Experiencing Life (Or Something Virtually Like It)

There’s an excellent article a couple of issues back on The Escapist entitled World, Interrupted that explains the drudgery of massively multiplayer online games. This quote from the article in particular stood out for me.

Explaining the overwhelming part is easy: Lineage II takes over 2,000 hours or so to get to its final echelons, the level 70s. It’s not quite as ludicrous for World of Warcraft’s level 60, but nevertheless, the thousands of quests and 16,000 kills that are required to get to the later stages really do begin to weigh heavily on even the sternest gaming constitution.

And of course, therein lies the problem. Many online games today primarily focus their gameplay enjoyment on attaining individual rewards (i.e. the next level, the next better piece of armor, etc). This of course creates the carrot dangling in front of your face effect which quickly becomes tiring. Why? Because primarily from my point of view it’s no different than the "grind" in real life, where everyone seems to be striving for the next better car, next better technological gadget (i.e. cell phone, computer), or next better wardrobe. It’s almost like a crack addict looking for his next hit. After he gets it, he still has that "empty feeling" inside of him so he starts looking again for the next one.

Actually that’s one reason why I get so much enjoyment in playing what I call my "retired" character in the World of Warcraft. His name is Khorak and he’s a 38th level Alliance Human Warrior. Why "retired"? Because he doesn’t run around doing quests, trying to level up or strive to get that next fancier suit of armor. Khorak plain and simply exists for the unique experiences he encounters within the game. Therefore he just wanders the realms at leisure, bumping into other people on occasion, helps them out, chats a while and then continues on his way. I suppose you could say he’s sort of like Paladin from the television series with his "have gun, will travel" (but with Khorak it’s "have sword, will travel").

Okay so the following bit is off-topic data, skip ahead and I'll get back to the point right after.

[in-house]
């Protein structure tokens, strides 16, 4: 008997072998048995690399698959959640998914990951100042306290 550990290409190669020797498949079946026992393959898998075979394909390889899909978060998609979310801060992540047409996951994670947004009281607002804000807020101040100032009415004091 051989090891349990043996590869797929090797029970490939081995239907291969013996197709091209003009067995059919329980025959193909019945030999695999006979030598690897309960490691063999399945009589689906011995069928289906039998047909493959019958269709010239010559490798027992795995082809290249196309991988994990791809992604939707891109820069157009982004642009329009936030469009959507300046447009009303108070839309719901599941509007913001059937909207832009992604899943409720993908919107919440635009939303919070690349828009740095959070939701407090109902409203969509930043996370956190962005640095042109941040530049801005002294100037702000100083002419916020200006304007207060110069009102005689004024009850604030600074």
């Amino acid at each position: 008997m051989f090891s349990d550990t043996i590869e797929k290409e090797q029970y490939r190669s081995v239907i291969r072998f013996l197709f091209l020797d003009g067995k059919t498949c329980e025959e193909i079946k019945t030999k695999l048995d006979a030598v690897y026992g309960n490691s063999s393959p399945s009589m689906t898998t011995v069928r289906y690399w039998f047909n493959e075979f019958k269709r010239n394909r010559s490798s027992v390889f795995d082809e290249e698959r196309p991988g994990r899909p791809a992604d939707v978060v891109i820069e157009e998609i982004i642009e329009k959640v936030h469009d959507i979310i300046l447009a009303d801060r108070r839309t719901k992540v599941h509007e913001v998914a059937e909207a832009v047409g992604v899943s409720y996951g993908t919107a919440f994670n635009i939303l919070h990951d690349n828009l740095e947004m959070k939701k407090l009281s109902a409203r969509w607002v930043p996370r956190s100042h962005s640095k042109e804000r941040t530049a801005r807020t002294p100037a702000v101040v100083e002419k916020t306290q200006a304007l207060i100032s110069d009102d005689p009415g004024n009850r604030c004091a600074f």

I mean but isn’t that what life should be about? Isn’t it the unique shared experiences that we have with one another that truly makes life so enjoyable in the first place (no matter how simple or grand the experience may actually be)? Therefore, instead of making individual rewards within these games the reason for enjoying them or existing within them, shouldn’t the "experience" of playing the game be the reward in itself? Or more specifically for massively multiplayer games, shouldn’t the shared experience of playing the game be the reward itself? Interestingly enough, the Escapist article does touch upon this same thought and even shares some possible insights as to how this might be achieved.

If All Else Fails, Press The Reboot Button

I’ve realized that I’m trying to do too many things on too many fronts. Therefore, I’ve pressed the reboot button on my site to revert it back to a previous layout I created for myself a while back (called HelloWorld Tribute). In addition, I’m reverting the content layout back to a "typical blog" format (with sidebar "Recent Posts", "Archives", and so on). It’s something I dislike but it will at least give me a stable content format to start designing layouts with. Besides the radical content structure I was hoping to achieve is more research than anything. I’ll throw it on the back burner until I have more time to fool around with it in the future.

WoW, I’m Going Nowhere